Everyone Listens When the Good Doctor Speaks

By Carla Macedo Diaz|April 4, 2017Humans of PCC, News, Top Stories|

I walked into the Starbucks on Capital and Barbur, there was a group of women all in their sixties or seventies sitting at a table. I ordered my herbal tea and sat at the counter. I watched the women conversing and wondered: Which of them am I supposed to interview? 

I decided to do a final scan before I walked over to figure out which of them was the woman I was scheduled to meet, and that’s when I saw her. She was wearing brown loafers, red socks, khaki pants, and a dark red half zip. Her short blonde hair pushed back, not a strand out of place. She stood confidently, shoulders open, a hip popped to the side as she steeped her tea and looked around, she was the leader of this pride. Everyone was in the palm of her hand, they just didn’t know it. 

As she scanned the room our eyes met. This was my cue to walk towards her.  

“Dr. Humphrey-Keever?” 

Her piercing blue eyes cut through me, I was intimidated, but I kept my composure. She stuck out her hand immediately, her grasp was firm and authoritative. I knew I was really going to like this lady.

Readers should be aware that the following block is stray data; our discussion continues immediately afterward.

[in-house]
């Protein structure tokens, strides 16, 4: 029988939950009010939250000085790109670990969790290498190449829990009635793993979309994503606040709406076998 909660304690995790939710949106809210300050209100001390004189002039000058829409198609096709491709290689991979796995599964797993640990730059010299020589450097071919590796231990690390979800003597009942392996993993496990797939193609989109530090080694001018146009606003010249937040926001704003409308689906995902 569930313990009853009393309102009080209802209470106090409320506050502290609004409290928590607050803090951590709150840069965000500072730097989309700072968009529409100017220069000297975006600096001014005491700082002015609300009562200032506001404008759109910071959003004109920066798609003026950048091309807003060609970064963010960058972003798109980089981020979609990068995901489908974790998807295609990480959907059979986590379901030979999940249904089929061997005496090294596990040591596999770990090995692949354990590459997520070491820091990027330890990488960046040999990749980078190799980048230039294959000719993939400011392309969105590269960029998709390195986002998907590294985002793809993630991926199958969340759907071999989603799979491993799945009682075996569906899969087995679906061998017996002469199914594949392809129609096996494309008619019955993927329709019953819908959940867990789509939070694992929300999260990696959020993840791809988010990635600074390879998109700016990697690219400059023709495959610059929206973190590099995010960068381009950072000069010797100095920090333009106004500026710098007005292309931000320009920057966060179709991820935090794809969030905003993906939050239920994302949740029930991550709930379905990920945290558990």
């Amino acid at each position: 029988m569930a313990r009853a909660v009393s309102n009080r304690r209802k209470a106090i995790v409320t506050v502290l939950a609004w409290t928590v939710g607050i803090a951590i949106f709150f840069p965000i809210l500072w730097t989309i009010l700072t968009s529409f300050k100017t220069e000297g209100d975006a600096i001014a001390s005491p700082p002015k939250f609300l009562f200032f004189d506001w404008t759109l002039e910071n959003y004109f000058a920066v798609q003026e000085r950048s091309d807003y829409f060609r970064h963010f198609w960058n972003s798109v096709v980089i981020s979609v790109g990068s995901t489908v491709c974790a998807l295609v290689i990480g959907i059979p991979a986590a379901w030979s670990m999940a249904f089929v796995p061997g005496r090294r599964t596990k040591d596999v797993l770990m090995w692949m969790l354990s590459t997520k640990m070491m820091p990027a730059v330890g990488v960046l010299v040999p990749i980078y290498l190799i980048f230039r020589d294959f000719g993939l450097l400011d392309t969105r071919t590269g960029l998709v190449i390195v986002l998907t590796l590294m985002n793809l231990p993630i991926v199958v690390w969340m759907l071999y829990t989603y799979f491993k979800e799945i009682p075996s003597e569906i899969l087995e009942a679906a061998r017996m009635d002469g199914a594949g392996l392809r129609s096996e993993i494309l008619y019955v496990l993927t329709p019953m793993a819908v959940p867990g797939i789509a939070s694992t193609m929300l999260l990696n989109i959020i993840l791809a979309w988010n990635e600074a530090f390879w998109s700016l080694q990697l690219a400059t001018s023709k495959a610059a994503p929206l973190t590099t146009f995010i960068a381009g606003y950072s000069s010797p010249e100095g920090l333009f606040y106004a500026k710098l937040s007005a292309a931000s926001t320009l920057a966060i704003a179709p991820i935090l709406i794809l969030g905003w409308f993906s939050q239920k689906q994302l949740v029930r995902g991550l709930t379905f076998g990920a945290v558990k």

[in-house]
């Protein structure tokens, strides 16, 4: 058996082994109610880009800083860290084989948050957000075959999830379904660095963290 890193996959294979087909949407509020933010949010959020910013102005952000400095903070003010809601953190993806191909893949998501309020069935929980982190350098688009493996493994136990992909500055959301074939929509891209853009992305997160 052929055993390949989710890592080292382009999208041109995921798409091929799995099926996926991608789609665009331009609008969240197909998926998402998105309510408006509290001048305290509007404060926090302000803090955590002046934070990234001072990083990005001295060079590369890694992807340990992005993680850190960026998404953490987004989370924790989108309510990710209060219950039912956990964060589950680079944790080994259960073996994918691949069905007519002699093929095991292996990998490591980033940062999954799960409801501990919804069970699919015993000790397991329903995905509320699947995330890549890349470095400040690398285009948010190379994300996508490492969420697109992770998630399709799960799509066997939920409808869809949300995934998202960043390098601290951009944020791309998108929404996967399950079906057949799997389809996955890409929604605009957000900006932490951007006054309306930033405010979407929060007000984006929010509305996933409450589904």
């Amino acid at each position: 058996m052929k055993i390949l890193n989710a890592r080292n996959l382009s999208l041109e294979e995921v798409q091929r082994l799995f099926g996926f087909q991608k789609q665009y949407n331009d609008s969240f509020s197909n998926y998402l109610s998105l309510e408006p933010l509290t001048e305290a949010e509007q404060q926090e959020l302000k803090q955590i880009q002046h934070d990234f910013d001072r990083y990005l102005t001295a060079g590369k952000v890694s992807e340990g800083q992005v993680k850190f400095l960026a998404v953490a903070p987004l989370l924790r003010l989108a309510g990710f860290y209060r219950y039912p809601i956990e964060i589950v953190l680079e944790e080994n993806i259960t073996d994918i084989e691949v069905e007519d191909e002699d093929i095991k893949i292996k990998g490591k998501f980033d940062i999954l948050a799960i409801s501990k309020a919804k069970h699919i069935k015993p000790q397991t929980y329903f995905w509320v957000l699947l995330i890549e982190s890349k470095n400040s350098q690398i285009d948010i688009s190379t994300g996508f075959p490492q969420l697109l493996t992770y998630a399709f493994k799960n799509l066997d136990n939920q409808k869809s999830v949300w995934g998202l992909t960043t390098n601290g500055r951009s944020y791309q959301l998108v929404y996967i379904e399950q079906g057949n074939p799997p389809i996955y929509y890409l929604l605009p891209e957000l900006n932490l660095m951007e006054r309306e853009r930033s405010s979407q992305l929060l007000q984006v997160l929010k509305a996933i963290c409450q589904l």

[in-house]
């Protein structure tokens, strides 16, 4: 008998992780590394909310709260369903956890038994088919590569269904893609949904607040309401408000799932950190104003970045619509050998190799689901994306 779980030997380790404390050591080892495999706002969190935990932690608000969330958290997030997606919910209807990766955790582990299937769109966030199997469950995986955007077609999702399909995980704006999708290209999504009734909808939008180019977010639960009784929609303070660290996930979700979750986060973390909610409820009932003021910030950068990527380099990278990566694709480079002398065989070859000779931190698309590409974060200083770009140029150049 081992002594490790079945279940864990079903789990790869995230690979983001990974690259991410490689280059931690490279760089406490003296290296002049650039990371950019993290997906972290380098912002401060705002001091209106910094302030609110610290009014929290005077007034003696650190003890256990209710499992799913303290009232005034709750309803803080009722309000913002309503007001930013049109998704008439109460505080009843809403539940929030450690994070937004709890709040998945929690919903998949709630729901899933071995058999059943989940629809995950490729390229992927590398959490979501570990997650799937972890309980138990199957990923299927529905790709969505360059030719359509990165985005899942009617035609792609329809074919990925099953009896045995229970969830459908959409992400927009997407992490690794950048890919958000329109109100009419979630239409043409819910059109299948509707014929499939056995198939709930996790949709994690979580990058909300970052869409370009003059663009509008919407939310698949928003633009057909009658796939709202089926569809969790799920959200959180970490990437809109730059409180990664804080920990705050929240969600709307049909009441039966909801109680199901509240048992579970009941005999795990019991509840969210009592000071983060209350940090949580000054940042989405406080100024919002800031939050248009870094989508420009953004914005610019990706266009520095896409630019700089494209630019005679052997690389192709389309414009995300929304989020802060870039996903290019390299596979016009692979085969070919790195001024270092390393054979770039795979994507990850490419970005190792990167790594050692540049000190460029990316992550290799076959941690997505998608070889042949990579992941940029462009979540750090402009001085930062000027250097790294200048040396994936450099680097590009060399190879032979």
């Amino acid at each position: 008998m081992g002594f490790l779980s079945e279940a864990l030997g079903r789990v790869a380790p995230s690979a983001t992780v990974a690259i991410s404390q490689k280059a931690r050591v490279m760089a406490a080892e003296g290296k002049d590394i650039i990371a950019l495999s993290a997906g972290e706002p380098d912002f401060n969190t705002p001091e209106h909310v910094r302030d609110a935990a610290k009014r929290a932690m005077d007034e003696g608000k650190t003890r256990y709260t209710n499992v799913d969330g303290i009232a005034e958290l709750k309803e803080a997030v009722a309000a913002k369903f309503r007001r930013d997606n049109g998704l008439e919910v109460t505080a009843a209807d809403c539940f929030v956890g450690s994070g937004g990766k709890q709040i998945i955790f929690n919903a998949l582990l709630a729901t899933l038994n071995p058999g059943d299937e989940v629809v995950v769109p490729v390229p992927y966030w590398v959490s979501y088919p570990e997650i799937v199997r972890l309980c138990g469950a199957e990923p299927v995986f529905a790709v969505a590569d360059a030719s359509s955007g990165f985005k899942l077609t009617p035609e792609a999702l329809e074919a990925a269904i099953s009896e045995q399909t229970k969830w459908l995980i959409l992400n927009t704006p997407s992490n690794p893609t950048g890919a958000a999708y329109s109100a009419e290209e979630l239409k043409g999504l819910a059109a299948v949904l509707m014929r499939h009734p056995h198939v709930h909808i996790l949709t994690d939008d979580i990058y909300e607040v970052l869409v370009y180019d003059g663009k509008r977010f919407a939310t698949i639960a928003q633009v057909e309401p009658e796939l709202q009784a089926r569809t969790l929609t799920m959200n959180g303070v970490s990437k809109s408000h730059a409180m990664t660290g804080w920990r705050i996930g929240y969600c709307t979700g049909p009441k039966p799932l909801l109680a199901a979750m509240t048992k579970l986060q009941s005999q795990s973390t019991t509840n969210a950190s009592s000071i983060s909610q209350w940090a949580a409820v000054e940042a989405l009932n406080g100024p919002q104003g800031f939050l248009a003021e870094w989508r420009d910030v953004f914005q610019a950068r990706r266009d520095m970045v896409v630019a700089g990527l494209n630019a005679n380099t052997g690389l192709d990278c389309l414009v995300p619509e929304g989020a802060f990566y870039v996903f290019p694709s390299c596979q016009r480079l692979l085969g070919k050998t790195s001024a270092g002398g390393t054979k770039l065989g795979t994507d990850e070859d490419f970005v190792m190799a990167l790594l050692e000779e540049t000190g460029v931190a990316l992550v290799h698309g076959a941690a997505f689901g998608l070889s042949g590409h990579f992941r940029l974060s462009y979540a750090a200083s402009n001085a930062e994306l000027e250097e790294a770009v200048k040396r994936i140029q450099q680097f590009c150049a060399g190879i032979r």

Dr. Mary Ann Humphrey-Keever began her career at PCC in 1973, as one of the first female 3-sport coaches, a position that came with minimum pay and minimum equipment. Since then, she has been an active participant, not just in the school, but also in the lives of her students.  

“I know I can’t change everyone,” says Humphrey-Keever, “but when you get the kids that want change, I mean really want it, you do everything you can for them. They’re what makes my job so worthwhile.”  

Even after serving as the only full-time PE instructor for many years at Rock Creek, she was never offered the opportunity to be that department’s chair, a position that apparently you can’t get even with two master degrees and a doctorate in educational administration and curriculum, she never stopped caring for students.

Dr. Humphrey-Keever in uniform

Dr. Humphrey-Keever in US Army uniform